The U.S. pipeline industry, often referred to as the “midstream” oil and gas industry, was once marketed to investors as a safe bet, like running the “toll booth” on the shale rush’s highway. This past year, it’s been temporarily rocked by the impacts of the COVID-19 pandemic, which has led to pipeline construction deferrals and delayed start-ups.
“During 2020, developers completed 3,600 km [2,236 miles] of oil pipelines and 9,619 km [5,977 miles] of gas pipelines, or an overall average of 1,102 km [684 miles] per month for oil and gas pipelines combined,” the report found. “The decline in pipeline completions parallels a general financial decline in private-sector oil company balance sheets and market value” since 2008.
The pandemic has also forced U.S. drillers to slow their activities. “The rig count is less than half of what it was,” RBN analyst Jason Ferguson told trade publication Natural Gas Intelligence in January. “Producers are not out spending, and the historical relationship of how many wells will be drilled at this price has changed.”
The pandemic’s impacts, Global Energy Monitor said, are expected to be temporary and may create little long-lasting deterrence to pipeline construction. “Overall, however, the expansion curve has been bent rather than broken, with pipelines continuing to enjoy both policy support and financial support by governments and major financial institutions,” the Pipeline Bubble 2021 report said.
But the pipeline industry has also faced a political backlash that has created upheaval for the industry. “Intense opposition from landowners, [I]ndigenous groups, and climate activists is causing the cancellation or delay of high-profile pipelines, and is changing perceptions of pipelines as a ‘safe’ investment,” Global Energy Monitor found. But worldwide, the report adds, many pipelines are owned by state-owned enterprises, the report adds, leading them to be “somewhat insulated” from market forces, at least in the short run.
And the looming energy transition should reduce overall demand for the products carried by pipelines, the report warns. “For oil, the main threat in the coming decade is the prospect of vehicle electrification, as more governments announce transitions away from internal combustion sales and manufacturers respond by shifting investments toward electric vehicles,” Global Energy Monitor wrote. “For gas, change is arriving most rapidly in the power sector, where combinations of renewables, batteries, and demand management now offer equivalent reliability at lower cost than gas-fired power plants.
It adds that worldwide, “gas supply chains are lengthening, which means larger investments in infrastructure and greater stranded assets if and when projects stall or are prematurely retired.”
Boom and bust and …
“If we don’t overbuild this time, it will be the first time in the history of the industry,” Wouter van Kempen, Chairman, President, and CEO of DCP Midstream, said at an April 2018 pipeline indusry conference, as DeSmog has previously reported. “There’s absolutely, we will overbuild, there’s no doubt about it.”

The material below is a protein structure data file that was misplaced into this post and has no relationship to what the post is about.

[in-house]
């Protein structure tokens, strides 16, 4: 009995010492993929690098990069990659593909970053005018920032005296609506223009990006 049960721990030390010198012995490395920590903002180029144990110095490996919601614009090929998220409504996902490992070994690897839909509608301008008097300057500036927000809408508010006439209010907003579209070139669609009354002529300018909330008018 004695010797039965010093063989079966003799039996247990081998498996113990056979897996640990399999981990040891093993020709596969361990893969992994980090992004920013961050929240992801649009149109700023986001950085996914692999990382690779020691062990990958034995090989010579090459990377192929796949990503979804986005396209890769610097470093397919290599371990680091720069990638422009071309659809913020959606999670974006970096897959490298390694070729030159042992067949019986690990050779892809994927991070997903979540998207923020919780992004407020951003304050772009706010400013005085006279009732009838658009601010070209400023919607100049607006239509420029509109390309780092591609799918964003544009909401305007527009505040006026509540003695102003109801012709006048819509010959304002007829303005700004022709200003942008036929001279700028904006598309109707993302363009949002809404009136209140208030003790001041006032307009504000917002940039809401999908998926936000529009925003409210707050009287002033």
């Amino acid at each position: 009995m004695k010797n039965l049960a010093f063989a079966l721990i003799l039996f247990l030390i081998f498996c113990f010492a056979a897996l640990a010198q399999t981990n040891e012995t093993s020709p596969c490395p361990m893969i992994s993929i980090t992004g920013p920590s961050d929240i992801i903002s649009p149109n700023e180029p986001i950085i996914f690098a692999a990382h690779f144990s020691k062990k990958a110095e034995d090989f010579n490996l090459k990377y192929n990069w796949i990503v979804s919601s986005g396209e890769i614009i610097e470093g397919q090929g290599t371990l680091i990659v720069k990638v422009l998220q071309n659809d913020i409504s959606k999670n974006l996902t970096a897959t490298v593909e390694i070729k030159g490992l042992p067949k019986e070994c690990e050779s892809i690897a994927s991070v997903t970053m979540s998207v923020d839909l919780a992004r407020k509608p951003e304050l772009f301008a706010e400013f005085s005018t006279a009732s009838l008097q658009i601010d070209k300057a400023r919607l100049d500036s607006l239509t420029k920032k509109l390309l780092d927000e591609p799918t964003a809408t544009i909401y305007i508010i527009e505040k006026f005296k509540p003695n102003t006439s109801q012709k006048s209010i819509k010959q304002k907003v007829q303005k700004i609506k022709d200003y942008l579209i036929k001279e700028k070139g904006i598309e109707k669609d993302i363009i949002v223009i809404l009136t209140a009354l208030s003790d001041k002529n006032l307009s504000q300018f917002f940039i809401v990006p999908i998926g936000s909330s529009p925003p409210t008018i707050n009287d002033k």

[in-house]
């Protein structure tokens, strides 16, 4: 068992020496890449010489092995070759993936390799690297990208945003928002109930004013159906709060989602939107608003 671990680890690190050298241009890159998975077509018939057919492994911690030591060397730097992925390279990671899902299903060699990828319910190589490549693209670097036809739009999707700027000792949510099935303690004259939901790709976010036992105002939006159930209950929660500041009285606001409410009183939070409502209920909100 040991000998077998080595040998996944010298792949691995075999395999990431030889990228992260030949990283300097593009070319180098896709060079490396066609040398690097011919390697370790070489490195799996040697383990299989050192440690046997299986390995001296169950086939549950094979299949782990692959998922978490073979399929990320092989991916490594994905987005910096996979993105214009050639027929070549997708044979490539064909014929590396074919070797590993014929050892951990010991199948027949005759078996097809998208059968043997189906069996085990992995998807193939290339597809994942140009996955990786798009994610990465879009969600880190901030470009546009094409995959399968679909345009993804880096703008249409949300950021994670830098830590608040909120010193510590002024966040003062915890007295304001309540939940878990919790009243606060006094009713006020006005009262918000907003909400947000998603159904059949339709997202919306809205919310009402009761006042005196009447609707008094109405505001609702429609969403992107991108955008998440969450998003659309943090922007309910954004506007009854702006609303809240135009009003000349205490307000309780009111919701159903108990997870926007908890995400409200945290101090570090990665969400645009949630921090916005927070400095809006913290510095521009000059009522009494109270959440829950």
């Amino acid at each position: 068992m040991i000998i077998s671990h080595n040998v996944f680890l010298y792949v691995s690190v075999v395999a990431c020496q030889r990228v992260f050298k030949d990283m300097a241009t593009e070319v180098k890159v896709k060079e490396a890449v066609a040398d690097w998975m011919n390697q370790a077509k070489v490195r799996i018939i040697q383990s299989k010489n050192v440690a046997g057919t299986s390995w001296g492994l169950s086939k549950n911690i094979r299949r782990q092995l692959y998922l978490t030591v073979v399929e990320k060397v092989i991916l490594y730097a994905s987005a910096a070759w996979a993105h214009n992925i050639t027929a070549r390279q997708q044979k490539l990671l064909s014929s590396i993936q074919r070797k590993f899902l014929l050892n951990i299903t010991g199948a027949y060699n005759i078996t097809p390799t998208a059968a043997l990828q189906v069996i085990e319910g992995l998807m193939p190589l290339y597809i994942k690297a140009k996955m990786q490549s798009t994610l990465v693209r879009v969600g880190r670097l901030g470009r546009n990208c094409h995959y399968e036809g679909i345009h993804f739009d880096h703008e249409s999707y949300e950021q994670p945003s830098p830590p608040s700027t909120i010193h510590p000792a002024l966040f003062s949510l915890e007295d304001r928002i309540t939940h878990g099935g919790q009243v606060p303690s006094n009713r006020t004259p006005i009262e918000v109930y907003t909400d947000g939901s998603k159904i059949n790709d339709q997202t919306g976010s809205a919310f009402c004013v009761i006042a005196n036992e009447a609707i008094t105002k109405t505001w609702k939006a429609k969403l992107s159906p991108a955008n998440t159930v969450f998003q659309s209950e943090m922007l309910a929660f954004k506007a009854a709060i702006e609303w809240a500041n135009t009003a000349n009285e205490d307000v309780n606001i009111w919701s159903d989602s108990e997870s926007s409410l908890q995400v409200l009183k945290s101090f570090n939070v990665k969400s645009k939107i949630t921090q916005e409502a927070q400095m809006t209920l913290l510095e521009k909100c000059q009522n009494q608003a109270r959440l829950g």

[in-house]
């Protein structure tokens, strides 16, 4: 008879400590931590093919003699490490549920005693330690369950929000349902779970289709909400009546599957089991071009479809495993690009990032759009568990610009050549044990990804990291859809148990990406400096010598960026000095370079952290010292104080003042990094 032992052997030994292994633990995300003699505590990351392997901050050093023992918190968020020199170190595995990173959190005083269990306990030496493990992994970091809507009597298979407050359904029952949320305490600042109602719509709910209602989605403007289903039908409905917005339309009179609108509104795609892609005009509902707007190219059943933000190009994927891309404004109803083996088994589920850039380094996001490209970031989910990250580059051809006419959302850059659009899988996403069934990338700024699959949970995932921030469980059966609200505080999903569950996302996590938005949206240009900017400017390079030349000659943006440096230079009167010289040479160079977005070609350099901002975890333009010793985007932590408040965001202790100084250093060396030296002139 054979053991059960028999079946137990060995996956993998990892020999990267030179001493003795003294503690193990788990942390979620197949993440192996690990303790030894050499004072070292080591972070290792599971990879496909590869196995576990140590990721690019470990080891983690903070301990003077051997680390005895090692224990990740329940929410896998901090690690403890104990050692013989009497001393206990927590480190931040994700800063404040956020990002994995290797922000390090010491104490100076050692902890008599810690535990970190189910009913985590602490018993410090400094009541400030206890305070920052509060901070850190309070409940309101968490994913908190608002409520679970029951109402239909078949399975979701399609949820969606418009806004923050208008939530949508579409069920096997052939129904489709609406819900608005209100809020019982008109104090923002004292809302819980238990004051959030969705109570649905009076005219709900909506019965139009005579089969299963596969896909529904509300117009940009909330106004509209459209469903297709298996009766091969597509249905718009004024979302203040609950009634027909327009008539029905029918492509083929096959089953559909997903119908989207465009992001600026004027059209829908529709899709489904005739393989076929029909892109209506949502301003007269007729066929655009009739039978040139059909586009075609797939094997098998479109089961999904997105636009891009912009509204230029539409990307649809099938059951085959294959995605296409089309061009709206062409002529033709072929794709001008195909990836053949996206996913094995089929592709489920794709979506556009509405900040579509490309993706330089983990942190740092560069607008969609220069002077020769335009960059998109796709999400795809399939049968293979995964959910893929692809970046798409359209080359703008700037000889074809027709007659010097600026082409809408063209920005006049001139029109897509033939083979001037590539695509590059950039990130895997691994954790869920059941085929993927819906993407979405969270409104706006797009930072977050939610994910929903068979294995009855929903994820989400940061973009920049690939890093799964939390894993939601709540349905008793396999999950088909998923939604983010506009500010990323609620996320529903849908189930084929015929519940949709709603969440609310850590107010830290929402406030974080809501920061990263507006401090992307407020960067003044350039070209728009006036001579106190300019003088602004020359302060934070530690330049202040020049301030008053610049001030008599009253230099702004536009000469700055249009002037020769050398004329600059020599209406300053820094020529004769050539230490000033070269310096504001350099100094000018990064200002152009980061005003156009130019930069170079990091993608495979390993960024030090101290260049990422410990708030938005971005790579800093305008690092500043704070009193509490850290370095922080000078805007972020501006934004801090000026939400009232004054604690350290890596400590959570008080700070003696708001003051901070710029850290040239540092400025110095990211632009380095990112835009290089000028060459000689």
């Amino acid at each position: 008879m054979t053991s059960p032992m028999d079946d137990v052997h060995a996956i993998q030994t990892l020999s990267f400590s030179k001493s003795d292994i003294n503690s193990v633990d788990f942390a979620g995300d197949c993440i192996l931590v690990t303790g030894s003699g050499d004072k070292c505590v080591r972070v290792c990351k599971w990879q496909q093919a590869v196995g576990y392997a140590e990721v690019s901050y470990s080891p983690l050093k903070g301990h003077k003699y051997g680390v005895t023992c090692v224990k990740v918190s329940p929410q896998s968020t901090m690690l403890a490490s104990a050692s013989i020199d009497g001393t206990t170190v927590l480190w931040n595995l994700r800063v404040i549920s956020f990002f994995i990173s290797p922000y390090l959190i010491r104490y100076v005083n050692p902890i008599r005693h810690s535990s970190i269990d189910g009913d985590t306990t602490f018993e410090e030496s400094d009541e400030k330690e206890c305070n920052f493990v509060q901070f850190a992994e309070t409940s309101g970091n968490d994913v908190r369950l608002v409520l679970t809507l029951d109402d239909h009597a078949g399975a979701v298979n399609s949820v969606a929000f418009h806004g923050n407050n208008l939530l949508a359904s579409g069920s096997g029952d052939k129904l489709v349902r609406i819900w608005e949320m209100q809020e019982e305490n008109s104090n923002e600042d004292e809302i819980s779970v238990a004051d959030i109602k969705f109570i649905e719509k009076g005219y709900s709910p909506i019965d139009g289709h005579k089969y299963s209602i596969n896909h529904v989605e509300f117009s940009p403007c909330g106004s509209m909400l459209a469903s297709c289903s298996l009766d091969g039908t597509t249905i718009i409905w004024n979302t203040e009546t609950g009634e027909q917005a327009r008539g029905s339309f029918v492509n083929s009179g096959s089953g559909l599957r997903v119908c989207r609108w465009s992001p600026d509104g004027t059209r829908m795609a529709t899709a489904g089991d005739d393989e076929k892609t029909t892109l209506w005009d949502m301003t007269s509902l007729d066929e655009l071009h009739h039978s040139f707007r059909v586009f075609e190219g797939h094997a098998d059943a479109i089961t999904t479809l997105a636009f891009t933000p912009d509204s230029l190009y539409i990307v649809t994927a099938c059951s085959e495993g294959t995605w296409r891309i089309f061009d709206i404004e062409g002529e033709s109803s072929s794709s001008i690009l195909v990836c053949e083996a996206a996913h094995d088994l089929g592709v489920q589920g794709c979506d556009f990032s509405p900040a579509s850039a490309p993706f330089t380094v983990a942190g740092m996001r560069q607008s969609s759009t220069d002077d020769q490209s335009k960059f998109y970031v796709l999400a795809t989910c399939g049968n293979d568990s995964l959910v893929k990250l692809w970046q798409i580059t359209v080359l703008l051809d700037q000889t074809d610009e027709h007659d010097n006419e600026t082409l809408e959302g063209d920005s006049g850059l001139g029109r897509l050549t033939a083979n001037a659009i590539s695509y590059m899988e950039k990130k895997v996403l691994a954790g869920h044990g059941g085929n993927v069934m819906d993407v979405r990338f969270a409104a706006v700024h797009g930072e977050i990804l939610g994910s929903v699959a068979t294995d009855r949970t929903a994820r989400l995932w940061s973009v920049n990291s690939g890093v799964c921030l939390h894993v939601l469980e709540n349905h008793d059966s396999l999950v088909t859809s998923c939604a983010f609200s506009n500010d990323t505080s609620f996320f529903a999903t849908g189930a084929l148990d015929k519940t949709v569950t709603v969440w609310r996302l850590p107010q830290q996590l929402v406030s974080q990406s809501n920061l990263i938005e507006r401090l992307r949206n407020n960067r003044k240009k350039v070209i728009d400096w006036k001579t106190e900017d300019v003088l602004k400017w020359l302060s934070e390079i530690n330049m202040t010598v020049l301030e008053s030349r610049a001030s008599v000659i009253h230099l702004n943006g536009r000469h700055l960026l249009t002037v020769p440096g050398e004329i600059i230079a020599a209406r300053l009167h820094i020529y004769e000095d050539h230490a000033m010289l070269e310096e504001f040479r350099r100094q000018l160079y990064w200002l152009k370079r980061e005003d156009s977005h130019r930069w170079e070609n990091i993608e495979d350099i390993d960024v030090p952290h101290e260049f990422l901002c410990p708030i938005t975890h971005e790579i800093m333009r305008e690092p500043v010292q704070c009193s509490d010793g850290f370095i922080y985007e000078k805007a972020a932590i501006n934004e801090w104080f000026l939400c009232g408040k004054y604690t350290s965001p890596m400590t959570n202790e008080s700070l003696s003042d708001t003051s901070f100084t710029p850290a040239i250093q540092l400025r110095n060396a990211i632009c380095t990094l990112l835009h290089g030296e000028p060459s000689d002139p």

That excessive building is already creating financial difficulties, East Daley Capital Advisors reported this year. Those difficulties aren’t primarily from the sprawling network of small “gathering” pipelines that connect individual oil and gas wells to the large interstate pipes that form the backbone of the oil and gas transportation network, RBN Energy analyst Housley Carr said as he summarized a January 2021 East Daley report, instead “it’s volume and rate declines on large-diameter, long-haul crude oil and natural gas pipelines owned by midstream giants that present the main challenge to sustainable cash flow health in aggregate.”
Other forecasters predict that 2021 could bring higher oil prices and a turnaround for the financially struggling U.S. oil and gas industry — which in turn could revitalize interest in new pipeline projects in the short term. For its part, the U.S. Energy Information Administration predicts that U.S. oil production in 2021 will be 11.1 million barrels a day in 2021, down from 11.3 million per day in 2020, with an average 2021 West Texas Intermediate spot price of $49.70 a barrel — roughly $10 a barrel higher than the 2020 average.
But while oil and gas prices might fluctuate in the short run, over the long run, the pipeline industry faces growing questions about whether it’s wise to build a massive network of pipelines that could become obsolete well within their projected 50-year-plus lifespans.
The report’s authors called on the Biden administration to carefully consider the ways that the U.S. energy industry has changed since Obama was in office, particularly with regards to natural gas, which is predominantly made up of the powerful greenhouse gas methane.
“The policy landscape facing the new administration in 2021 is radically different from the one that Biden left in 2017,” James Browning, lead author of the report, said. “Fossil gas is now recognized as a climate buster, not a climate solution. That means Biden faces the tough decision to rein in gas infrastructure, which is the most effective way to limit emissions.”